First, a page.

HOUSTON—France’s Total SA is planning to drill about 100 wells over the next five years in Argentina’s Vaca Muerta shale formation, targeting production of about 100,000 barrels of oil equivalent per day, a company executive said.
Emmanuelle Garinet, head of South American exploration for Total, said the unconventional Vaca Muerta—with stacked layers about 3,000 m belowground in the Neuquén Basin—has become a key asset for the company. Total, which was among the early entrants to the emerging international shale play, is the operator of four blocks and has interest in six nonoperated assets in the formation.
Following successful results of its first pilot development well, Total is pushing forward with Aguada Pichana Phase 1, Garinet told attendees of the recently-held AIPN International Petroleum Summit. The project, a joint effort with partners YPF SA, Wintershall Energia SA and Pan American Energy LLC, was sanctioned in 2017.
“The shale play is a complement to our conventional portfolio. It’s not a competition; it really comes as a complement,” Garinet said. “So, it’s fully integrated into our exploration strategy.”
Shale developments, particularly those in the U.S. that are celebrated for their short-cycle boosting returns nature, continue to captivate investors. This comes as operators, working with service companies, unleash improved technologies and drilling and completion techniques to further improve costs and add value.
But the world awaits the next Permian Basin as international shale play activity picks up in places such as Argentina and China, where shale gas output at PetroChina Co. Ltd.’s Changning Field passed 10 million cubic feet earlier this month.
Argentina has about 27 billion barrels of technically recoverable shale oil reserves, the fourth-largest in the world, according to the U.S. Energy Information Administration. About 60% of that is located in the Vaca Muerta.
Garinet, referring to the company’s first pilot development, described reservoir characteristics as incredible with good deliverability from wells.
“The play is extending not only laterally but it is also extending vertically. We have got multilayers being developed with the multi-bench, and we are also present in all the fluid types: in the oil window, in the wet gas and in the dry gas window,” Garinet said. “All of this has led to incredible resources of more than 3 billion barrels of oil equivalent being proven.”
The company has also reported “excellent results” from development pilots in La Escalonada, Rincón La Ceniza and San Roque. Total is at the production stage with the sanction of Aguada Pichana Este Phase 1B, San Roque and the Rincón La Ceniza multilayer developments, according to Garinet’s presentation.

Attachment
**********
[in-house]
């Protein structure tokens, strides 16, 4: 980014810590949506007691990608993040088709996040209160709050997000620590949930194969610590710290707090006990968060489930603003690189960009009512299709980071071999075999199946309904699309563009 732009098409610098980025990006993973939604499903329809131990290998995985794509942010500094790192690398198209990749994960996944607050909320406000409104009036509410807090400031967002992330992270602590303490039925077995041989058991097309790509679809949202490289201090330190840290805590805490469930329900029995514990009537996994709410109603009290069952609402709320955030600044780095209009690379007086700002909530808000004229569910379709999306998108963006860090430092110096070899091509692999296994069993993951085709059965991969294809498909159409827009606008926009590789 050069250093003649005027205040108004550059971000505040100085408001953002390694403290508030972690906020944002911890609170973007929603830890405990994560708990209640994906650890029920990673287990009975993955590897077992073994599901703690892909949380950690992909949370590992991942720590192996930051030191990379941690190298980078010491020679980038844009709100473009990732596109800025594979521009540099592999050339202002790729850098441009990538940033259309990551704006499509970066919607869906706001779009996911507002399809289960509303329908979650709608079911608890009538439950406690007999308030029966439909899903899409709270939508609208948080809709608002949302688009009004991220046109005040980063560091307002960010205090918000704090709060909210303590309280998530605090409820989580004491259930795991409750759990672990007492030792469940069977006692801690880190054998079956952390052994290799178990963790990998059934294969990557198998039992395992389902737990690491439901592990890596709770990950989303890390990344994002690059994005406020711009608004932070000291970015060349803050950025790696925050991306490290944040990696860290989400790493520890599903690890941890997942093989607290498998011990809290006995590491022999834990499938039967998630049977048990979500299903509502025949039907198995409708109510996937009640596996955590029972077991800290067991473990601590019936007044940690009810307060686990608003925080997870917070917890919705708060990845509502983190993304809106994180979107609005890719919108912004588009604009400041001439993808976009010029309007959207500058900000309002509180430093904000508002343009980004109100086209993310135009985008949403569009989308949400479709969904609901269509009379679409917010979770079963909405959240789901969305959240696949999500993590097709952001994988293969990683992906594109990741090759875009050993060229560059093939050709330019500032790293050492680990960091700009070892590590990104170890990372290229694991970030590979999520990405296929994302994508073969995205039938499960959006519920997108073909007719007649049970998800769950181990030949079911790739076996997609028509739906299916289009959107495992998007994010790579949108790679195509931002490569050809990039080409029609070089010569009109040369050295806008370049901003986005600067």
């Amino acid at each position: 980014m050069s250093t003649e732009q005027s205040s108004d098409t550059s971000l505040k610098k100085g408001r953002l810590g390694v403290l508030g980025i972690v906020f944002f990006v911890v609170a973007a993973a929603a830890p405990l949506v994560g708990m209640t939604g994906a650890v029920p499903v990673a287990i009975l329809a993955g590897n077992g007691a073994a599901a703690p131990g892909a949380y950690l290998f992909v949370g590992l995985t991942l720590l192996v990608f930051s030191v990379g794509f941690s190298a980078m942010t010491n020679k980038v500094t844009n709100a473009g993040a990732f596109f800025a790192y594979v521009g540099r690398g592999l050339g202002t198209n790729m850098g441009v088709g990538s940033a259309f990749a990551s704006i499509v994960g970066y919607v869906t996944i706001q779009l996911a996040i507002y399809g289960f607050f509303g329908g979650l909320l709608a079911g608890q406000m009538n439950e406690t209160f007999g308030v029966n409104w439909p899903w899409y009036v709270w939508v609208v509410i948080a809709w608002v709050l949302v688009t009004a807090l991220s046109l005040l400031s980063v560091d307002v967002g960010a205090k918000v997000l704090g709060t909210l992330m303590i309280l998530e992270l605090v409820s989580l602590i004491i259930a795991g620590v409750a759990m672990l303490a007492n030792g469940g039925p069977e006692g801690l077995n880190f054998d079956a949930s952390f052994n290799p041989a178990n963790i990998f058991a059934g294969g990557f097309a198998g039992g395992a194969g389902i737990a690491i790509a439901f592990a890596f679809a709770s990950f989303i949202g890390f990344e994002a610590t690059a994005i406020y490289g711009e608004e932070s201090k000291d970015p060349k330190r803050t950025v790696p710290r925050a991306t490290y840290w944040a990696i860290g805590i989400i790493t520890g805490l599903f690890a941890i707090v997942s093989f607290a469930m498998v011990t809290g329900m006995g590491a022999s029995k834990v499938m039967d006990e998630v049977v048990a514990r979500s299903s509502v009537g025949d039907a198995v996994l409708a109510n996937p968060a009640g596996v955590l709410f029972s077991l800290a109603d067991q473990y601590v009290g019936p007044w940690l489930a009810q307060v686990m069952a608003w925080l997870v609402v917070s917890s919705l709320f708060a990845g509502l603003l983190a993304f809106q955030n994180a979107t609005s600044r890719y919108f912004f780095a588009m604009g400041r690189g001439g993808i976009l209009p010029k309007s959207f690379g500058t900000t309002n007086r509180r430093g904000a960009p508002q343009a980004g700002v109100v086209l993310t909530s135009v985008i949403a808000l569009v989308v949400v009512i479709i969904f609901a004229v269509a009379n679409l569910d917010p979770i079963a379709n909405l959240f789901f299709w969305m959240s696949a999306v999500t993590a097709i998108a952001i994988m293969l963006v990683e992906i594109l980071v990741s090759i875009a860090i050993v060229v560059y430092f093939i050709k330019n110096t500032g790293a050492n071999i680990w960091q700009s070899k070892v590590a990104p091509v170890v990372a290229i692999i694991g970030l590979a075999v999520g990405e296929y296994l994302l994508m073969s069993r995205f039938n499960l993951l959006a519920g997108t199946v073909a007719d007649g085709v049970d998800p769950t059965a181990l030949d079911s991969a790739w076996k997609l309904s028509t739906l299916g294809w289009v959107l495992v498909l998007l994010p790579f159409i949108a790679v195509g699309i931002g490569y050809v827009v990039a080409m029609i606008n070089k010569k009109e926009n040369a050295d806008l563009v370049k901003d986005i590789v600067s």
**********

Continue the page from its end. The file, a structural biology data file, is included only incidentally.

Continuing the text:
Unlike in the U.S., where the Permian Basin has led a shale revolution and pushed total daily oil and gas production up to 8.4 million barrels and nearly 80 billion cubic feet, respectively, Argentina is at the beginning of its journey.
Of the nearly 500,000 barrels per day of oil produced in Argentina in 2018, about 15% came from unconventional resources, according to Stratas Advisors. Argentina’s YPF is the biggest player. The company plans to drill more than 1,700 wells over the next five years, aiming to increase unconventional oil and gas production by 150%.
“The Vaca Muerta shale is geologically similar to source rocks found in North America and appears to have characteristics in common with the Eagle Ford and Bakken formations in the United States,” Stratas Advisors said in a report. “Sufficient numbers of wells have been drilled and tested to provide a high degree of certainty that Argentinian shales are productive and can be developed using similar drilling and completion techniques as done in North America.”
But there is still plenty of work to do.
“If you compare the development costs in Argentina and the U.S., the costs in Argentina are still higher than in U.S.,” Garinet said at the conference. “The Neuquén Basin is quite remote. There is not as much infrastructure as in the U.S.”
The country also has fewer oilfield service providers, which she said means less competition and higher costs.
“But this being said, we are making progress there,” she said. “We have drilled about 20 wells in Aguada Pichana. So, we have made progress in planning, the frac design of the well. We have managed to decrease costs and we are using new generation rigs to decrease costs more. With all these little improvements…we managed to decrease costs by 25%, which is quite an achievement.”
Total, which also operates in the Barnett Shale of the U.S., has plans for two new pilots this year in Argentina, according to the company’s website.
One is the industrial pilot for WTLog, which the company described as “a low-cost, data-based method for testing wells that generates an injectivity profile for the entire length of the well, using measurements taken at the surface.” The other project involves continuous pumping, a technique that “uses a single ball to continuously stimulate several layers of rock along the horizontal well by means of sliding sleeve tools, without a plug or wireline.”
Velda Addison can be reached at email@example.com.
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